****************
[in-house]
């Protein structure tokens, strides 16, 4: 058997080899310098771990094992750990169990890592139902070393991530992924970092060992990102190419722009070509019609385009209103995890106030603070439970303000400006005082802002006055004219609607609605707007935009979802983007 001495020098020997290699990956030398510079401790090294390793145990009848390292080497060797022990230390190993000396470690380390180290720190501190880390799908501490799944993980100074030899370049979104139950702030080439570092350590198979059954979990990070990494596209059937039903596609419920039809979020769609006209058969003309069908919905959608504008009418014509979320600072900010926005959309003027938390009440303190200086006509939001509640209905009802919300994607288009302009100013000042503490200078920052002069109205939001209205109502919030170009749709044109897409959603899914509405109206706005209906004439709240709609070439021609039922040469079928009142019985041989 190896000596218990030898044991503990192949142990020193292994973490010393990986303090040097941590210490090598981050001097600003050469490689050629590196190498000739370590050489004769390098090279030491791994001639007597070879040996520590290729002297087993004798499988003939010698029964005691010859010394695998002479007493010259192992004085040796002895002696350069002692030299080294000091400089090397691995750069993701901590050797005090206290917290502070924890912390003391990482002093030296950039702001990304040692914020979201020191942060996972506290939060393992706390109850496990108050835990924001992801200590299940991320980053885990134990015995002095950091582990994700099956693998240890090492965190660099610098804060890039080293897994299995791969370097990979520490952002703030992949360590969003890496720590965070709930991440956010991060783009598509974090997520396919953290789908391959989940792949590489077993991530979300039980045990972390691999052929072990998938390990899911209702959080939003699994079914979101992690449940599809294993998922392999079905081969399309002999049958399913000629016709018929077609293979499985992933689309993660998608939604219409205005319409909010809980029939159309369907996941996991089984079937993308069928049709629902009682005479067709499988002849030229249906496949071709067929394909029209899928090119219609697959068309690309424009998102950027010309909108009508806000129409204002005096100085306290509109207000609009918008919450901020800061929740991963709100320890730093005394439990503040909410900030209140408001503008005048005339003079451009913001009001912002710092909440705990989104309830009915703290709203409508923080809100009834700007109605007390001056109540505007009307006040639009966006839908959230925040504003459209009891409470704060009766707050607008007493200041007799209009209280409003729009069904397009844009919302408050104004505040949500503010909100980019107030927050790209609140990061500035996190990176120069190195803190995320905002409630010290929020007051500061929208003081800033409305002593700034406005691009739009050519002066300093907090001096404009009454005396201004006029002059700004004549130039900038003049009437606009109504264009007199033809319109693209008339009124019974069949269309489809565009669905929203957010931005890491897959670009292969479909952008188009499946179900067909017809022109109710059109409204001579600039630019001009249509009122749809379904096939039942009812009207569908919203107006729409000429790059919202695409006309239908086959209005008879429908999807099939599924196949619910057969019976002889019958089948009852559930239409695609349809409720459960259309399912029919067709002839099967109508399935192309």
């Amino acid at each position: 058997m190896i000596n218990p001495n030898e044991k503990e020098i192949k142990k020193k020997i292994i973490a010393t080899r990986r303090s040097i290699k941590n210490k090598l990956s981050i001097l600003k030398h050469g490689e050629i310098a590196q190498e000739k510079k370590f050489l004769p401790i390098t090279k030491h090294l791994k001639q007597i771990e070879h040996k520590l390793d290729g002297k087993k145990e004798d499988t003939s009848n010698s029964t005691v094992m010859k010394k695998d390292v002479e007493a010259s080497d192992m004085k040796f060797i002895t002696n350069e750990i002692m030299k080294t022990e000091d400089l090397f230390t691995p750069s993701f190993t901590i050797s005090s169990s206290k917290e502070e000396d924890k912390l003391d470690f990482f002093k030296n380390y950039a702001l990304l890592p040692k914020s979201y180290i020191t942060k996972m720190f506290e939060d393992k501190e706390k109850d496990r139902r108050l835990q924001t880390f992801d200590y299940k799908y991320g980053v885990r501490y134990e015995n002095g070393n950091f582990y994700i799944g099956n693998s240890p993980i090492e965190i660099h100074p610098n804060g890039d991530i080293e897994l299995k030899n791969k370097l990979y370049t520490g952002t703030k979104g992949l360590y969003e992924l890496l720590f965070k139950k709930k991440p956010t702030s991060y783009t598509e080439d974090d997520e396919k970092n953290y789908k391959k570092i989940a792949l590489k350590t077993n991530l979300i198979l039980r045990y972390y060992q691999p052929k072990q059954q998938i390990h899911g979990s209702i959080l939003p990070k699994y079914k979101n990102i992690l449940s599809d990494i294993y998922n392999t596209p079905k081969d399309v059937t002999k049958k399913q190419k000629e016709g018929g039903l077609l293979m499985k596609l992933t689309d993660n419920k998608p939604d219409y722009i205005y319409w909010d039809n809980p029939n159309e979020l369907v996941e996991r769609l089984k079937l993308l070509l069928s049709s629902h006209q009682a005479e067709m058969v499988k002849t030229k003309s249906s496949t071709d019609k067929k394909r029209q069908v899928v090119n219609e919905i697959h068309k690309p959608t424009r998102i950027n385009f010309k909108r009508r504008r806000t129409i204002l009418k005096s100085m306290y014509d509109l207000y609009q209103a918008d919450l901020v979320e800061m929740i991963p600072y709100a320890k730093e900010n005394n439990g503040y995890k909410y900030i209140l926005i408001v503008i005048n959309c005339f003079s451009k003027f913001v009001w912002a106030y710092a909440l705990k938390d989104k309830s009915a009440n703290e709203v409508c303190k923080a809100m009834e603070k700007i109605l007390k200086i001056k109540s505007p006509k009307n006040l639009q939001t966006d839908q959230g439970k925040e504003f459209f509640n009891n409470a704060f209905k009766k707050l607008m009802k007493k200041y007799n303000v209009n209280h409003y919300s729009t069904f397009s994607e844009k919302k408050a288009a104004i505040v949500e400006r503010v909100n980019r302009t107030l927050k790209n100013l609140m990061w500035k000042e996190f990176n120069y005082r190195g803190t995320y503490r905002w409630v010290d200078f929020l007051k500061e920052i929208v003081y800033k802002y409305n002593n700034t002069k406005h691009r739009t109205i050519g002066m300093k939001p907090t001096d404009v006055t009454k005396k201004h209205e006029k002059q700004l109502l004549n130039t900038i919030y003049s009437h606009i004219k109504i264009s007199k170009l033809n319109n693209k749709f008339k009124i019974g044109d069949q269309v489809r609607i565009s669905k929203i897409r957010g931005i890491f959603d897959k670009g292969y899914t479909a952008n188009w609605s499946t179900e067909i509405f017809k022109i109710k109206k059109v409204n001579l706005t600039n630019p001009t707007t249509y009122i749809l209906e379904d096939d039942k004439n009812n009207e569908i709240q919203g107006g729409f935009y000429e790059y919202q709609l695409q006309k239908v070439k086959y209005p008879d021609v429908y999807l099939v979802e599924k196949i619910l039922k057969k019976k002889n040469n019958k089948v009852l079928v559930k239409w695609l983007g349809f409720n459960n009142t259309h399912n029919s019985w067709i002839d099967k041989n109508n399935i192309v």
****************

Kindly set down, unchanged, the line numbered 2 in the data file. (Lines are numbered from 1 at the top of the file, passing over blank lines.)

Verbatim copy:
């Protein structure tokens, strides 16, 4: 058997080899310098771990094992750990169990890592139902070393991530992924970092060992990102190419722009070509019609385009209103995890106030603070439970303000400006005082802002006055004219609607609605707007935009979802983007 001495020098020997290699990956030398510079401790090294390793145990009848390292080497060797022990230390190993000396470690380390180290720190501190880390799908501490799944993980100074030899370049979104139950702030080439570092350590198979059954979990990070990494596209059937039903596609419920039809979020769609006209058969003309069908919905959608504008009418014509979320600072900010926005959309003027938390009440303190200086006509939001509640209905009802919300994607288009302009100013000042503490200078920052002069109205939001209205109502919030170009749709044109897409959603899914509405109206706005209906004439709240709609070439021609039922040469079928009142019985041989 190896000596218990030898044991503990192949142990020193292994973490010393990986303090040097941590210490090598981050001097600003050469490689050629590196190498000739370590050489004769390098090279030491791994001639007597070879040996520590290729002297087993004798499988003939010698029964005691010859010394695998002479007493010259192992004085040796002895002696350069002692030299080294000091400089090397691995750069993701901590050797005090206290917290502070924890912390003391990482002093030296950039702001990304040692914020979201020191942060996972506290939060393992706390109850496990108050835990924001992801200590299940991320980053885990134990015995002095950091582990994700099956693998240890090492965190660099610098804060890039080293897994299995791969370097990979520490952002703030992949360590969003890496720590965070709930991440956010991060783009598509974090997520396919953290789908391959989940792949590489077993991530979300039980045990972390691999052929072990998938390990899911209702959080939003699994079914979101992690449940599809294993998922392999079905081969399309002999049958399913000629016709018929077609293979499985992933689309993660998608939604219409205005319409909010809980029939159309369907996941996991089984079937993308069928049709629902009682005479067709499988002849030229249906496949071709067929394909029209899928090119219609697959068309690309424009998102950027010309909108009508806000129409204002005096100085306290509109207000609009918008919450901020800061929740991963709100320890730093005394439990503040909410900030209140408001503008005048005339003079451009913001009001912002710092909440705990989104309830009915703290709203409508923080809100009834700007109605007390001056109540505007009307006040639009966006839908959230925040504003459209009891409470704060009766707050607008007493200041007799209009209280409003729009069904397009844009919302408050104004505040949500503010909100980019107030927050790209609140990061500035996190990176120069190195803190995320905002409630010290929020007051500061929208003081800033409305002593700034406005691009739009050519002066300093907090001096404009009454005396201004006029002059700004004549130039900038003049009437606009109504264009007199033809319109693209008339009124019974069949269309489809565009669905929203957010931005890491897959670009292969479909952008188009499946179900067909017809022109109710059109409204001579600039630019001009249509009122749809379904096939039942009812009207569908919203107006729409000429790059919202695409006309239908086959209005008879429908999807099939599924196949619910057969019976002889019958089948009852559930239409695609349809409720459960259309399912029919067709002839099967109508399935192309």